Navy asks Exelis to provide radar signal simulators for MH-60R and S-70B helicopter avionics test and measurement
LAKEHURST, N.J., 1 Dec. 2013. U.S. Navy helicopter avionics experts needed radar signal simulators for the MH-60R and S-70B Seahawk maritime helicopters. They found their solution from Exelis Inc. in Fort Wayne, Ind.
Officials of the Naval Air Warfare Center Aircraft Division in Lakehurst, N.J., announced a $7 million contract to Exelis on Wednesday for as many as 62 avionics radar signal simulators, which are for maintenance, repair, and overhaul (MRO) of helicopter radar warning receivers, electronic surveillance measures, and electronic countermeasures systems.
Of these 62 radar signal simulators, 33 are for the U.S. Navy, 27 are for the government of Australia, and two are for the government of Brazil. The Australian and Brazilian sales are part of the Pentagon's Foreign Military Sales (FMS) program.
Exelis designs the AN/PLM-4 radar signal simulator (RSS). Some of these devices also are able to test helicopter missile warning systems. The PLM-4 is a user-programmable test set that generates pulse and scan modulated radio frequency (RF) signals for testing electronics systems on helicopters and fixed-wing aircraft, as well as for surface ships and submarines.
The PLM-4 is designed to test the detection and identification capabilities of aircraft, surface ships, submarines, and land vehicles against hostile threats. Using internal antennas, the radar signal simulator radiates toward the system under test to enable the user to evaluate the unit's operation or perform diagnostics.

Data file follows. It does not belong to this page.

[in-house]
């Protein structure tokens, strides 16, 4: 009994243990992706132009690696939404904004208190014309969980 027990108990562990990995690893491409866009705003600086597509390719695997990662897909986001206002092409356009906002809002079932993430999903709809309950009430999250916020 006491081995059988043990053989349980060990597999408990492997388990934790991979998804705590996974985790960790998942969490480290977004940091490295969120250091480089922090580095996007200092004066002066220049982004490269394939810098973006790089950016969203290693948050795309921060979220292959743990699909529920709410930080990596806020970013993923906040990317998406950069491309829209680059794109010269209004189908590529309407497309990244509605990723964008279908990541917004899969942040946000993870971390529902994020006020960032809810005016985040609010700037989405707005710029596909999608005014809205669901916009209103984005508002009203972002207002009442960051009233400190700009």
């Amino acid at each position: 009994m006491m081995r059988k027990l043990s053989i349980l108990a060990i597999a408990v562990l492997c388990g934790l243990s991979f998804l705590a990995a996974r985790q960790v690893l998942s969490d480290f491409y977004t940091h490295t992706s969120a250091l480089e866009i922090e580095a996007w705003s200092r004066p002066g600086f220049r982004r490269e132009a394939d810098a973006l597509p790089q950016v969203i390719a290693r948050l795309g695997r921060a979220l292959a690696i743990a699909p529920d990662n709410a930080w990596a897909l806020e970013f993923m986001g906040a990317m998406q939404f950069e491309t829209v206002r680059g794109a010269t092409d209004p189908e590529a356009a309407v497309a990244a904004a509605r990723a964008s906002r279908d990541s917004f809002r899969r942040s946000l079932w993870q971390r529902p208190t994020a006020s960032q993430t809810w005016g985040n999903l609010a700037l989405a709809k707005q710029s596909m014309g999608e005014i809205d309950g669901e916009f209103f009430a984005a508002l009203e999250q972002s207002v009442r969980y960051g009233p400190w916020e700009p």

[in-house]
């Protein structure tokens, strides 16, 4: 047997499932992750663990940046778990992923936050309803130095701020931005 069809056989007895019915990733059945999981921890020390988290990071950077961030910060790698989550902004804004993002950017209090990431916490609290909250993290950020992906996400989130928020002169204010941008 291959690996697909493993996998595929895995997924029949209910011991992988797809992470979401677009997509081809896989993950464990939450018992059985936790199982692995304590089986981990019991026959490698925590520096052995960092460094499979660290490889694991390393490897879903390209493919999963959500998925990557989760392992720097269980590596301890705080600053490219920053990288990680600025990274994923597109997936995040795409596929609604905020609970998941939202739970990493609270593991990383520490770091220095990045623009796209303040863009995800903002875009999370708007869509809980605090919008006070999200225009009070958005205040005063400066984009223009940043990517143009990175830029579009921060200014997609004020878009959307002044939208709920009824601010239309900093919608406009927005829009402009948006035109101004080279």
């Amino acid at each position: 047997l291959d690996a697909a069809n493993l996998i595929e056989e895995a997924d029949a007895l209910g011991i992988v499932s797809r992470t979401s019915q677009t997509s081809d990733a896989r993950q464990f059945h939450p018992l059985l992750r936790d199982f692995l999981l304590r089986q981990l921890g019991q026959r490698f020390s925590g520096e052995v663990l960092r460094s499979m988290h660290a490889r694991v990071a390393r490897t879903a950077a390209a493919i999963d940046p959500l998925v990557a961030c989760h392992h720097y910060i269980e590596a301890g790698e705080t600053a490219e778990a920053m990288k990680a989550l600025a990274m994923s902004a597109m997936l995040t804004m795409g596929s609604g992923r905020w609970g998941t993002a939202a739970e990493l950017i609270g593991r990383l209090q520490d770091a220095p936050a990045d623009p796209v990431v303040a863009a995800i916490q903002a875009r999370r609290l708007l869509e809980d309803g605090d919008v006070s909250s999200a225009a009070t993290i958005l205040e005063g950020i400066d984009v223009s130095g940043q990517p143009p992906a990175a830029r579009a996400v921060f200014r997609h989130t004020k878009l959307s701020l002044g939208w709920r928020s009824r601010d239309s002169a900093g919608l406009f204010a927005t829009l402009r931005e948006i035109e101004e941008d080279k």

The Exelis PLM-4 is self-contained and operates from internal batteries or external AC power. It’s small size enables one person to hand carry and operate it.
The RSS can be used for testing pods, on-board self-protection electronic countermeasures systems, radar warning receiver (RWR) systems and electronic warfare support measures (ESM) systems.
With the RSS remote terminal, the user can sit in the aircraft under test while he works. The remote terminal allows the user to control the functions of the unit. The PLM-4 also can connect avionics systems for testing and troubleshooting if the operator wants to bypass the antennas.
The PLM-4 has a built-in or external battery charger, and can be used remotely as far away from the test aircraft as 1,000 feet. The unit measures about one cubic foot, and weighs 20 pounds.
The unit's frequency range is 500 MHz to 18 GHz, with options to 40 GHz, with pulse repetition interval types: jitter, stagger and guidance triplets. It runs on universal AC power, auto-switching AC input, or on two removable lithium-ion batteries. The unit operates in temperatures from -40 to 55 degrees Celsius.
On this contract, Exelis will do the work in Fort Wayne, Ind., and should be finished by November 2017. For more information contact Exelis Inc. online at www.exelisinc.com, or the Air Warfare Center Aircraft Division Lakehurst at www.navair.navy.mil.